Latitude Effects in Permaculture

Permaculture Designers Manual



Section 5.8 –

Latitude Effects in Permaculture

Despite the weak light and short growing season at high (sub-polar) latitudes, the very long summer days provide more than a sufficient quantity of light for vigorous plant growth.

The daily total for late summer (July) is 440 Langley’s at Madras, India (13°N); 680 Langley’s at Fresno, California (36°N); 450 at Fairbanks, Alaska (64°N).

The average radiation in temperate areas is 1-5 times that of the tropics (Chang, 1968).

This is accentuated, on or near coasts, by the moderate temperatures from the convection of air over warm currents in such areas as Alaska and the northwest coastal regions of Europe.

The benefit of these areas is that the generally lower temperatures, which suit photosynthesis, confer a photosynthetic efficiency that makes a considerable production of cereal, berries, tomatoes, potatoes, and vegetable crops tolerant of short season/long day conditions.

The often deep peri-glacial soils provide the basis for the production of gigantic lettuce, cabbage, spinaches, and root crops, so that these areas are very favorable for agriculture in summer.

Such conditions prevail in Alaska, Ireland, Scotland, and parts of Norway.

Shelter and added nutrients from seaweeds and manures yield rich meadows and heavy vegetable production during the long summer days.

The small stone walled fields of Ireland produce abundant sweet hay, root crops, and greens for storage during winter.


Conversely, the ample light at low (equatorial) latitudes is inefficient due to the extremely high temperatures there, and the excess light may mean that plants are light saturated.

Photosynthesis may actually decline in the intense light and the energy built into the plants may be less in sunlight than in partial shade.

Shade (down to a level of 20% sunlight) is of great benefit in tropical deserts and sunny equatorial climates.

Trials of shade cloth with 50-70% light transmission may greatly increase plant bulk and production, e.g. of sugar beet, thus the importance of tree shade and shade cloth in deserts and cleared-area tropics.

Similarly, temperatures above 25°C (77°F) sharply decrease photosynthetic efficiency, so that the normal desert or equatorial condition of high light and temperature is very inefficient for the production of plant material.

In the arctic or high latitudes, 15°C (59″F) is optimum for adapted species and cultivars and 20-24°C (68-75°F) for many useful food plants.

Tropics are noted for a low production of those crops which can be also grown in temperate areas; light shade may be the essential component for increased yields.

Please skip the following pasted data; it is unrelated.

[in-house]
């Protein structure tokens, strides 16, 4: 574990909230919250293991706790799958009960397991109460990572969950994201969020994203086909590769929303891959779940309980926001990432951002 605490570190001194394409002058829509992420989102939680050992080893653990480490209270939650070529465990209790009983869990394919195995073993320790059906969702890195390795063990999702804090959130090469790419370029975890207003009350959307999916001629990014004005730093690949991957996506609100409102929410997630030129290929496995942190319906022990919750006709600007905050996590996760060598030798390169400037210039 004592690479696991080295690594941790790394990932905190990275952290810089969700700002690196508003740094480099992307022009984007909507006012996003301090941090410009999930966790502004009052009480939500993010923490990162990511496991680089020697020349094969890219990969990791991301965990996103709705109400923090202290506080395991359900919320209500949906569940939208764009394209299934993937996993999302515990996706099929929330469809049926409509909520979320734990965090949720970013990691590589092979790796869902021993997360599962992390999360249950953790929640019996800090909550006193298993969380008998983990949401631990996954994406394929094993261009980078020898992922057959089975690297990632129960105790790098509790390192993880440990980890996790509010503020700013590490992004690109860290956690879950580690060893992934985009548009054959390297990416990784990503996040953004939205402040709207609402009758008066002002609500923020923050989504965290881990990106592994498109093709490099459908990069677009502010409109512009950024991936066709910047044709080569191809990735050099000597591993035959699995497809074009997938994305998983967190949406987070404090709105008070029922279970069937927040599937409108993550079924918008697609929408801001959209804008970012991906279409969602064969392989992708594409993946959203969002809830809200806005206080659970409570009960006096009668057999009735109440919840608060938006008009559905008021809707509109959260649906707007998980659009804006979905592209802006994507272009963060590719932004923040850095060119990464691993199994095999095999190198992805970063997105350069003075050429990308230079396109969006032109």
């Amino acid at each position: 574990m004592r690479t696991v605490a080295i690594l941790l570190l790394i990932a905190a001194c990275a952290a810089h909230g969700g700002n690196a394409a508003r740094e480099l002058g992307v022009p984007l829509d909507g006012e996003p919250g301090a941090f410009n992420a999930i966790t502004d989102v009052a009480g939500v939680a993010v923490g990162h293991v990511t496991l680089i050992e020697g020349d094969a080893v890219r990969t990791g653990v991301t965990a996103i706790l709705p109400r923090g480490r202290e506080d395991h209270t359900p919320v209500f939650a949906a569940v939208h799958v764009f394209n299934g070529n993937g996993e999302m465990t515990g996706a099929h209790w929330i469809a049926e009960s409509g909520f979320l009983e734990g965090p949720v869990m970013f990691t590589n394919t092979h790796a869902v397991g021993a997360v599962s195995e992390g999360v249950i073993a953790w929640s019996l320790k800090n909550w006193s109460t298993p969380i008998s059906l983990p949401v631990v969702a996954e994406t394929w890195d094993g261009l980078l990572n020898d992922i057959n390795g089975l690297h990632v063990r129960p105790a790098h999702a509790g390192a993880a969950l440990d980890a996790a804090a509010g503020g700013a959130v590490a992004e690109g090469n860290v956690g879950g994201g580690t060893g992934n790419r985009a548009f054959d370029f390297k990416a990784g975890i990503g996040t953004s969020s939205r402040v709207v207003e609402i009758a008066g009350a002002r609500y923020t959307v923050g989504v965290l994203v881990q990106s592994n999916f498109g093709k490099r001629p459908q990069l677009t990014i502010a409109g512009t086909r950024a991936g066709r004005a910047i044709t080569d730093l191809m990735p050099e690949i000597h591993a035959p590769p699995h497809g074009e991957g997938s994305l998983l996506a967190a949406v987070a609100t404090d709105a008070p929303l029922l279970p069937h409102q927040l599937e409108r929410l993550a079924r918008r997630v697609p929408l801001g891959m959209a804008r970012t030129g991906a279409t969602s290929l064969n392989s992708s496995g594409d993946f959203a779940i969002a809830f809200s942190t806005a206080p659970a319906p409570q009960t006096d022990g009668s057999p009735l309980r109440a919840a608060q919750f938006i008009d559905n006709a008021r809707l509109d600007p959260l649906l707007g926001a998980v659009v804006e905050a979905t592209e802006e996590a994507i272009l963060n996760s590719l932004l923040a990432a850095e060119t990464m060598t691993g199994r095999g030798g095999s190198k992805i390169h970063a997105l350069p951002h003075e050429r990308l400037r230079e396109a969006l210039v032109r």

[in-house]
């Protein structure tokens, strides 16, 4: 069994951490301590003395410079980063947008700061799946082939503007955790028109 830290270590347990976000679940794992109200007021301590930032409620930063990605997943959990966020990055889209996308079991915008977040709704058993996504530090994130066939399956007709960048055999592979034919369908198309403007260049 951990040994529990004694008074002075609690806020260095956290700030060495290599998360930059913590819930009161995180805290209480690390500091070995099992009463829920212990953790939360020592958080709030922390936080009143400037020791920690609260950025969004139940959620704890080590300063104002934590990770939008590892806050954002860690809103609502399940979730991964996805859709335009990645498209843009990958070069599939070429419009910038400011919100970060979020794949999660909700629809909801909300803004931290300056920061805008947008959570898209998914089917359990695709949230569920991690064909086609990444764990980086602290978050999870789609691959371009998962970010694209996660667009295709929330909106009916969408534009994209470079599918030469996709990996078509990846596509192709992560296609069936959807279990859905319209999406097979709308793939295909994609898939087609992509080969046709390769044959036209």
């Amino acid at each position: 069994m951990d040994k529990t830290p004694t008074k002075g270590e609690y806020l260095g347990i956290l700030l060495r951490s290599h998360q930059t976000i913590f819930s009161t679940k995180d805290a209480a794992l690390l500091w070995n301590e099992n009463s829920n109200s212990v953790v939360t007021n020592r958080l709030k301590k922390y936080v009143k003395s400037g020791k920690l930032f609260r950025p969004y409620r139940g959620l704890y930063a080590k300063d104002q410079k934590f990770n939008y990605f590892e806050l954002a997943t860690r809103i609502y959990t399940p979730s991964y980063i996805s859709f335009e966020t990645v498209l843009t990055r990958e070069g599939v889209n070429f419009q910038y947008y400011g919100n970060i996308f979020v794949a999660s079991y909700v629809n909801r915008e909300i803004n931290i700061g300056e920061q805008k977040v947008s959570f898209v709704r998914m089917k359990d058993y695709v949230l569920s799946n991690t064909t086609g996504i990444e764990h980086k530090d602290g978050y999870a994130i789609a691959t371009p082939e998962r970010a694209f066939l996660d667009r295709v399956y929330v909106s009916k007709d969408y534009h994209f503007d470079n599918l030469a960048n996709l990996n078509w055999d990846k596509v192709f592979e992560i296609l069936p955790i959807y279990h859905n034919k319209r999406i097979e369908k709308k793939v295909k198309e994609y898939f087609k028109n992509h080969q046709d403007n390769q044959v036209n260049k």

In bright sunlight, leaf temperatures often exceed air temperatures, so that the diffuse light of overcast or cloudy days in high latitudes helps plant growth, especially after midday as temperatures would then also rise above optimum in direct sunlight.

Photosynthetic efficiency is limited by the ability of the leaf to obtain carbon dioxide or by low levels of available carbon dioxide.

At high light intensity, we need to supply carbon dioxide (to the saturation level of 0.13% to obtain a 2-3 times increase in photosynthetic rate.

Carbon dioxide can be supplied by composting or by housing animals in greenhouses where light is more than sufficient.

It follows that the summer periods of the high latitudes are ideal for biomass production, while equatorial regions evolve biomass mainly as a result of a year-round (inefficient) growth and perennial crops.

The ideal of steady low light / low temperature conditions may be at times achieved below the closed forests of tropical mountains, but these sites are very limited in extent, and carbon dioxide concentration is also low.

Rice, for example, yields 4-5 times better in temperate areas than in tropical ones, although up to three crops per year in the tropics helps to increase local yields over the year.

It should be feasible to assist tropical crop yields by spacing permeable-crowned trees throughout crops to reduce both light and temperature, e.g. using Prosopis trees with millet crops in India, or partially shading taro in Hawaii.

Grass growth in temperate areas also increases with shelterbelt, but this may reflect the warmer conditions and lack of mechanical wind damage that such trees as tagasaste provide.

Trials of light-transmitting or thin crowned palms and legume trees would quickly show results, and there are a good many observations to suggest that (if water is sufficient) crops under leguminous trees do much better in the tropics than a crop standing on its own.

Part of the problem in tropics (both for biomass production and nutrition) is that non-adapted temperate crops are persistently grown there.

True tropical plants can not only stand much higher levels of light before saturation, but can also maintain photosynthesis at low (0.10%) carbon dioxide.

In summary, we do not have to accept the climatic factors of a site as unchangeable any more than we do its treelessness or state of soil erosion.

By sensible placement of our design components, we can create myriad small differences in local climatic effects on any site.

In the technical field, we can create useful conversions of energy from incoming energy fluxes such as wind and sun and produce energy for the site.

In the patterning of a site with trees, ponds, earth systems, or hedgerows, we can actively moderate for better climatic conditions, or to eliminate some local limiting factor.


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